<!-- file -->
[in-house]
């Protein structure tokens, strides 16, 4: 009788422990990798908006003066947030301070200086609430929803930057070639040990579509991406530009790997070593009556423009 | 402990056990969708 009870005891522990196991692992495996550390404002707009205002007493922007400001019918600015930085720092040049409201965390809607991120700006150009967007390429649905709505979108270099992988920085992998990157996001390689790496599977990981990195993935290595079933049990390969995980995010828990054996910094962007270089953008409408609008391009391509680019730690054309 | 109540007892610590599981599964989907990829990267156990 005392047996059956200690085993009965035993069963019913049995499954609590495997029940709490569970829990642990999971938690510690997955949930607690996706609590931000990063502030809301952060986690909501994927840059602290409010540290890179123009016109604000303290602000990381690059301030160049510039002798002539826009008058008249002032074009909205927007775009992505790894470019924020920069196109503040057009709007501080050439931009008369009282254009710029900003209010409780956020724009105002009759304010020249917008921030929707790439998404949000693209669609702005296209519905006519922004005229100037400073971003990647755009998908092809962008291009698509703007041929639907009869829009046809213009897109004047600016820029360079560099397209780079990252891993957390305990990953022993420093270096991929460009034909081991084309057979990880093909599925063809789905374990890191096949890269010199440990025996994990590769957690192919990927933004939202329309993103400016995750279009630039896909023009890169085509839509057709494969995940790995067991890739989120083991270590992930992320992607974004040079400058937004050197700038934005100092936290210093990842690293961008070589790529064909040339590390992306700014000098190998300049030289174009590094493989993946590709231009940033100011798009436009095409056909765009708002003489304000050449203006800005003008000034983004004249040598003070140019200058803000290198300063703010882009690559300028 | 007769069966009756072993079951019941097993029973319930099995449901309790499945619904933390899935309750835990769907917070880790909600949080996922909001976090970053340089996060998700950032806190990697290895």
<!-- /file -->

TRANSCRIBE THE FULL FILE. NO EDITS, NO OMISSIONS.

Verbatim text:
[in-house]
């Protein structure tokens, strides 16, 4: 009788422990990798908006003066947030301070200086609430929803930057070639040990579509991406530009790997070593009556423009 | 402990056990969708 009870005891522990196991692992495996550390404002707009205002007493922007400001019918600015930085720092040049409201965390809607991120700006150009967007390429649905709505979108270099992988920085992998990157996001390689790496599977990981990195993935290595079933049990390969995980995010828990054996910094962007270089953008409408609008391009391509680019730690054309 | 109540007892610590599981599964989907990829990267156990 005392047996059956200690085993009965035993069963019913049995499954609590495997029940709490569970829990642990999971938690510690997955949930607690996706609590931000990063502030809301952060986690909501994927840059602290409010540290890179123009016109604000303290602000990381690059301030160049510039002798002539826009008058008249002032074009909205927007775009992505790894470019924020920069196109503040057009709007501080050439931009008369009282254009710029900003209010409780956020724009105002009759304010020249917008921030929707790439998404949000693209669609702005296209519905006519922004005229100037400073971003990647755009998908092809962008291009698509703007041929639907009869829009046809213009897109004047600016820029360079560099397209780079990252891993957390305990990953022993420093270096991929460009034909081991084309057979990880093909599925063809789905374990890191096949890269010199440990025996994990590769957690192919990927933004939202329309993103400016995750279009630039896909023009890169085509839509057709494969995940790995067991890739989120083991270590992930992320992607974004040079400058937004050197700038934005100092936290210093990842690293961008070589790529064909040339590390992306700014000098190998300049030289174009590094493989993946590709231009940033100011798009436009095409056909765009708002003489304000050449203006800005003008000034983004004249040598003070140019200058803000290198300063703010882009690559300028 | 007769069966009756072993079951019941097993029973319930099995449901309790499945619904933390899935309750835990769907917070880790909600949080996922909001976090970053340089996060998700950032806190990697290895």